Can Charlotte Go From Dealmaker To Planmaker?
Ex-Raleigh planner stresses ‘the vision thing’ for Charlotte’s future
“This has gotten a lot of buzz the last couple of days,” said Mitch Silver, addressing a crowd of about 100 in the UNC Charlotte uptown campus’ auditorium on a Saturday. Projected on the big screen above him was a PowerPoint slide showing Charlotte’s skyline on a cloudless day, the same assembly of skyscrapers and office buildings that the attendees could view from the plate-glass window. Silver had displayed it during public appearances in Charlotte the previous few days. A statement hovers over the towers on the slide: “There are two types of cities: Plan-making cities. Deal-making cities.”
When Silver read the words aloud, the crowd responded with a knowing “mm-hmm” of acknowledgment, as if the former Raleigh city planner had crystallized something profound about the Queen City. “Charlotte is a …” Silver said, letting the words hang, and a healthy portion of the group responded enthusiastically: “Deal-making city!”
“I love the honesty of Southerners,” Silver responded. “They just say it.”
Not that it really needs to be said. The evidence is everywhere you look. One reason why much of Charlotte’s growth has seemed so rushed and haphazard is that the city hasn’t adopted a comprehensive plan to guide it since 1992, when Charlotte was an entirely different city. For an assortment of reasons, the city didn’t have a permanent planning director on staff for more than three years until January, when Charlotte hired Taiwo Jaiyeoba, who’s been trying to educate the public—and, often, the City Council—about the need for a coherent vision that planners can codify into a plan by the target date of June 2020.
Silver, who’s served as New York City’s Parks and Recreation commissioner since 2014, was speaking at UNCC to help articulate that vision. A former president of the American Planning Association, Silver spent nearly 10 years in Raleigh, where he oversaw the process that led to the adoption of that city’s comprehensive plan there in 2009. The city, UNCC’s Urban Institute, and Charlotte Center City Partners invited him to Charlotte for four days as part of an ongoing speaker series, and Jaiyeoba invited him to deliver the keynote address for the What Can UDO Summit, a public event on Charlotte’s new plan, or Unified Development Ordinance (UDO).
That last paragraph may have been a little hard to dig through. That was part of the summit’s point, and a message Jaiyeoba’s been trying to get across to council members since January. During recent meetings, council members have told Jaiyeoba, in essence, that they don’t fully understand what he’s trying to do and how. “It’s still very muddled to me,” council member LaWana Mayfield said during a workshop presentation this month.
“The implications of the UDO for Charlotte are profound. It’s huge,” council member Ed Driggs said during the same meeting. “I just don’t think I know enough to say I’m on board right now.”
Jaiyeoba’s response, echoed by Silver on Saturday, is this: That’s understandable. We’re still trying to develop the vision. In the year or so before the Raleigh council adopted its plan, Silver led a series of public hearings, meetings, events—some even tailored to schoolchildren—to get across the basic idea of a comprehensive plan and learn in layman’s terms what the people wanted. Those developed into a set of easily understandable principles, including some familiar to Charlotteans: better coordination of decisions on land use and transportation; expansion of housing choices, especially for low-income households; and preserving and improving natural resources.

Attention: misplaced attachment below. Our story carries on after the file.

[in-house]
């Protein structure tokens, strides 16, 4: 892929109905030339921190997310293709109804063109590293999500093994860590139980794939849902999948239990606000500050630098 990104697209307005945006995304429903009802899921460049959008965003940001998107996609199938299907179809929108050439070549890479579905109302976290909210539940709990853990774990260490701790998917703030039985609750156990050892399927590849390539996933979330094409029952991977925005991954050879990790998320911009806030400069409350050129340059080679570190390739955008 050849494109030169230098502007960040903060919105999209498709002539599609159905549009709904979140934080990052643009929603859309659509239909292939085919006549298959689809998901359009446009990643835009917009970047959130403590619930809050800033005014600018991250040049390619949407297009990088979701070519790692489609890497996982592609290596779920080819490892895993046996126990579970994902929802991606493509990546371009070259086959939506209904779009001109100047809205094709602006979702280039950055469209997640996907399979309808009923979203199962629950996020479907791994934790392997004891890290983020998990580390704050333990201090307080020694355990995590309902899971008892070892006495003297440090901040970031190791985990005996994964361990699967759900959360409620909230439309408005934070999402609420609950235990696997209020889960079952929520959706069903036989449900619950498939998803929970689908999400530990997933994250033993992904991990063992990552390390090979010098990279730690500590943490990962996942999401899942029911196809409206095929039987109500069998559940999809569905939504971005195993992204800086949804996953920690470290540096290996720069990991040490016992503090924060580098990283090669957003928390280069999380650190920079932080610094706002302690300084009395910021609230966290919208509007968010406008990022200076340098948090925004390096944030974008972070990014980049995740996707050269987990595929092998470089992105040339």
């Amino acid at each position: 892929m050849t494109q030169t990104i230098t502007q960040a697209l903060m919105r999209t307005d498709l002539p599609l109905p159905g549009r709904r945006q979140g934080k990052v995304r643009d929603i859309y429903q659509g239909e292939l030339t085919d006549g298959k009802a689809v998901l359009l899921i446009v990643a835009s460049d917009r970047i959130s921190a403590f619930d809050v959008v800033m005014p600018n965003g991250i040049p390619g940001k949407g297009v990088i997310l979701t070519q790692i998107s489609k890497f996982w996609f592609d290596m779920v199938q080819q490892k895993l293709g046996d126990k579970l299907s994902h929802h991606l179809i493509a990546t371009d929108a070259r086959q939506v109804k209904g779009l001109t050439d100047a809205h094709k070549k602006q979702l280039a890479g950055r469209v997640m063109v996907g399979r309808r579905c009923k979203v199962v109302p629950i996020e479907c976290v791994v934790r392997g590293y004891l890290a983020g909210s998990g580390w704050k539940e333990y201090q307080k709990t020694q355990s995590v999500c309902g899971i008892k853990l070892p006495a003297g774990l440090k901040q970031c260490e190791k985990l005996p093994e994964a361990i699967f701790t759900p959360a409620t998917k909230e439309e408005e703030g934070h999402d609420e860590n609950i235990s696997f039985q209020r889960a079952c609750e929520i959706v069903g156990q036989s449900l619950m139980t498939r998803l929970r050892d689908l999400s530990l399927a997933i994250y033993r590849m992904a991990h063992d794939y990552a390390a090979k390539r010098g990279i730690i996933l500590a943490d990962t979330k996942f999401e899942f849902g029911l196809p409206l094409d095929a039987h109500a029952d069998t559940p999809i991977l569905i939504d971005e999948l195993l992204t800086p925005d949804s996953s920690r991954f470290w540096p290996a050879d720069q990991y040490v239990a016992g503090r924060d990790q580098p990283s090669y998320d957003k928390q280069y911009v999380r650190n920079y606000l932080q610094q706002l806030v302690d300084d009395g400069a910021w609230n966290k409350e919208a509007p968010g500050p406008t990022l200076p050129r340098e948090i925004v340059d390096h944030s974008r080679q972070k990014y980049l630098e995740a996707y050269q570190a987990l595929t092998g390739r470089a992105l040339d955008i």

Silver and his department use those principles as a guide for the complicated, coma-inducing codes they wrote; anyone would be confused or bored to tears by endless discussions of TOD (transit-oriented development) and MUDD-O (mixed use development district, optional) zones. The result was a plan that had a 96 percent public approval rate in Raleigh on passage, a clear idea of what Raleigh wanted its future to look like, and planners messing with the technical stuff planners are trained to swim in. Vision first, then the specifics. Try to do it in reverse, and you’ll have a city of people scratching their heads. Get the people to accept the vision first, and they’ll make their elected officials hew to the plan instead of the deal.
That’s the idea, anyway. A more technical way of saying a city is a deal-maker and not a plan-maker is that it embraces conditional-use zoning. “When you rely on conditional use zoning, that is telling you your code is broken and offering no direction,” Silver told the Urban Institute’s Mary Newsom last week. “It’s case-by-case decision making.” It’s also the way Charlotte handles most of its zoning requests.
The plan Jaiyeoba’s trying to develop would set standards that everyone—developers, council members, and the public—can grasp. But getting there takes some time, effort, and initial confusion. Another slide Silver displayed read, “Smart cities know their sense of urgency 10 years before it’s urgent.” To the audience, he added, “Why I feel so good is that I know you, Charlotte, are smart.” Whatever comes out of the process will tell us whether he’s right, and whether Charlotte got smart soon enough.